Angler value: Extremely high due to the tasty flesh and the terrific fights they put up. The ease of finding them in fresh waterways, including the Great Lakes, makes them a quarry most recreational fishermen succeed at the first time out.
Techniques of fishing: Techniques are as diverse as the locations of which these salmon can be found. Drift-Fishing, Fly Fishing, Plunking, Bobber-jig, Spinners, Spoons, Top water baits, Crank baits, and Side drifting are just some of the methods employed that successfully cause these fish to bite.
The size of the offerings range from tiny to absolutely huge so the condition of the rivers, lakes, streams, estuaries, and the open ocean will dictate the size and color of baits and lures. The simplest method of associating water with baits and lures are the color and speed. The darker, turbid, the water is the larger the profile. If the speed of the current is significant then the color and size of the offering, which can also be bait, will be heavier and larger. When the waterways run low and clear the offerings tend to be smaller with longer leaders.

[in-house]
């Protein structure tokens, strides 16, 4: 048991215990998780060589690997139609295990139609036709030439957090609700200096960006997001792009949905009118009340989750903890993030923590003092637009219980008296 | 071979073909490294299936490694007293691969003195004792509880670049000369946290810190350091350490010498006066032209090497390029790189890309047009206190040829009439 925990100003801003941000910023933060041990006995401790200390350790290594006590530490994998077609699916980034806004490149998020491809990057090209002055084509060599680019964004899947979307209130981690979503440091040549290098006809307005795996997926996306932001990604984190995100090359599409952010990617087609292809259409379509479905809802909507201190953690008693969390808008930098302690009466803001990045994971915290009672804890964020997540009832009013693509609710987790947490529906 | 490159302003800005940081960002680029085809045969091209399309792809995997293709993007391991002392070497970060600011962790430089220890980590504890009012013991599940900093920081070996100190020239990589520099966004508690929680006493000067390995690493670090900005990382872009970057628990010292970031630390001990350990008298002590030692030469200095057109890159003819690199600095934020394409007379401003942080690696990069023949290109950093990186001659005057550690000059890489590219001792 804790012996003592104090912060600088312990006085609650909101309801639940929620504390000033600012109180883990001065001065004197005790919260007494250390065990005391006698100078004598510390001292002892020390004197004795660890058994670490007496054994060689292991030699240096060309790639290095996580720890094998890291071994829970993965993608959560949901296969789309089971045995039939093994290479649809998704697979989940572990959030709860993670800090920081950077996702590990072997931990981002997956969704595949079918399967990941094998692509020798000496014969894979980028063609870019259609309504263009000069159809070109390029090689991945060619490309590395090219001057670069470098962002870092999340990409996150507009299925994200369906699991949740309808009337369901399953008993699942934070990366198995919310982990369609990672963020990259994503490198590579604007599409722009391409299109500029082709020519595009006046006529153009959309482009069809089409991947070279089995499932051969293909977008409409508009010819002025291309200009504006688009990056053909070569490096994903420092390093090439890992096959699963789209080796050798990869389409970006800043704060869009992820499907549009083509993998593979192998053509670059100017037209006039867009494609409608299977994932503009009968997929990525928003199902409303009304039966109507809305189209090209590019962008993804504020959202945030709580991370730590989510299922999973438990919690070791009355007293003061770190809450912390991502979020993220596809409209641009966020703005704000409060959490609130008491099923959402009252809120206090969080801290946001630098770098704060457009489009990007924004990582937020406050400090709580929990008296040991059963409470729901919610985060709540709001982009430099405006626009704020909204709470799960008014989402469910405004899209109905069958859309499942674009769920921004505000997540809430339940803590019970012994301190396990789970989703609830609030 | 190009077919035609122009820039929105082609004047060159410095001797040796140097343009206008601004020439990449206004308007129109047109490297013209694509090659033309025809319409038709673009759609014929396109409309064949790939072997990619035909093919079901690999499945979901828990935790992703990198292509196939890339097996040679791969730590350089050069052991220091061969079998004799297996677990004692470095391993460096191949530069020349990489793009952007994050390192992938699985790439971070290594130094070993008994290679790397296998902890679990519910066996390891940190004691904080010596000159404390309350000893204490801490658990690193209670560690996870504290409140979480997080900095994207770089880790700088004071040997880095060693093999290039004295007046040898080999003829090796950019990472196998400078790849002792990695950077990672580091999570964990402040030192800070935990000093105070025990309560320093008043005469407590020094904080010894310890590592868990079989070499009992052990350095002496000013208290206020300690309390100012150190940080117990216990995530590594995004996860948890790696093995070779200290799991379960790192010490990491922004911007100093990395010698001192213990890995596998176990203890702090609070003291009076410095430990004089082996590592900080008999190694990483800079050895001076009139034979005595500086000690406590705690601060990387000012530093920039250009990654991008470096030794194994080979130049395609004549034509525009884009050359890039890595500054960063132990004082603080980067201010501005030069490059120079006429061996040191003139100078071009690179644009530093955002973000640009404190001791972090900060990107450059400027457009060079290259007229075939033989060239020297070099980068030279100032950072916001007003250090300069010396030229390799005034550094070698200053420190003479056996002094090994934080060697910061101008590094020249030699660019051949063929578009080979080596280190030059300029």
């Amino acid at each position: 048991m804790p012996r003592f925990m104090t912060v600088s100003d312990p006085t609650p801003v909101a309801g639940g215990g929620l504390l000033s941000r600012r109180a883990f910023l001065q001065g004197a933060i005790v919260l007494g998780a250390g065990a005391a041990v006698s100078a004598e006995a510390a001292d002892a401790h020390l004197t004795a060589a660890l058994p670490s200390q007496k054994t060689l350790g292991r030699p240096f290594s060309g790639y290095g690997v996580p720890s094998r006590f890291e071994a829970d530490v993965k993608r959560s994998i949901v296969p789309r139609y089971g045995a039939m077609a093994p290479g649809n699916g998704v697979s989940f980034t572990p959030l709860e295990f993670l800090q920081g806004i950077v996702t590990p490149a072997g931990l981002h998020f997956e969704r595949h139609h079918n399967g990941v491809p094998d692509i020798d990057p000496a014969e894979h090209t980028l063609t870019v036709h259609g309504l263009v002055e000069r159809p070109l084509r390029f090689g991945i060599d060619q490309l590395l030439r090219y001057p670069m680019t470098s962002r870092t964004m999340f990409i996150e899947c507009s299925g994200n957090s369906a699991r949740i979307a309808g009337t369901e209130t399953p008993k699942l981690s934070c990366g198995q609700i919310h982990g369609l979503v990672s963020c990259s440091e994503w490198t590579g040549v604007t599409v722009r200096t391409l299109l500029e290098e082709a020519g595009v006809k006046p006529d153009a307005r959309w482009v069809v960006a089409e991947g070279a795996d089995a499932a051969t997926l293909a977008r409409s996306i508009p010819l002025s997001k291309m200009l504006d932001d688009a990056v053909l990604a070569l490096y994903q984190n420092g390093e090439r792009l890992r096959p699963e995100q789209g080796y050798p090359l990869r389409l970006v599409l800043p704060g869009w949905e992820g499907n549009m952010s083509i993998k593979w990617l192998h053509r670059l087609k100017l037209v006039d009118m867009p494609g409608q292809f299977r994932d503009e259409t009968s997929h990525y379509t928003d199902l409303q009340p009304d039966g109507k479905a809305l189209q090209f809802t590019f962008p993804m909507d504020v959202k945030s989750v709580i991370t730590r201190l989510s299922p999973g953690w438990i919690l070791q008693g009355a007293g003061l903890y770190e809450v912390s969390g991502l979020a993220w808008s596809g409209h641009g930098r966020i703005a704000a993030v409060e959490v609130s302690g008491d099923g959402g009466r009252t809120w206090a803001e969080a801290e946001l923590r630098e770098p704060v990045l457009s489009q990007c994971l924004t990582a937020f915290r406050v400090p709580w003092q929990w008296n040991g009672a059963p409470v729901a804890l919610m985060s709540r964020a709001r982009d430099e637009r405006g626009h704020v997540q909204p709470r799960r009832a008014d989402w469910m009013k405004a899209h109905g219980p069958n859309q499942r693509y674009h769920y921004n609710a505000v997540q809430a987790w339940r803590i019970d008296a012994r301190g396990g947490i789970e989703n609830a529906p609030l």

Seasons to fish: Mid April to the end of October with the saltwater season the first few months.
Chinook a.k.a. King or Tyee
Chinook stop feeding once they acclimate fully to freshwater during the spawning process. Ideal water temperature: 42° to 50°
World record: 97 pounds, 4 ounces
Identification: black mouth and black gum line. It is sexually dimorphic thus significantly distinct in it’s appearance of both sexes. The kype of the male distends with the upper and lower jaw morphing to create hooked or curved snouts. The dorsal area of the maturing chinook is dark black in the ocean and green to brown in rivers and streams; the large spots can be found from top to bottom of the tail fin. Chinook salmon can attain weights of 18 to 30 pounds but have been known to get over 100 pounds heavy.
Distribution: found throughout the eastern Pacific Ocean along the coastline of North America from southern California to the aleutian islands of Alaska; and then to the Bering Sea.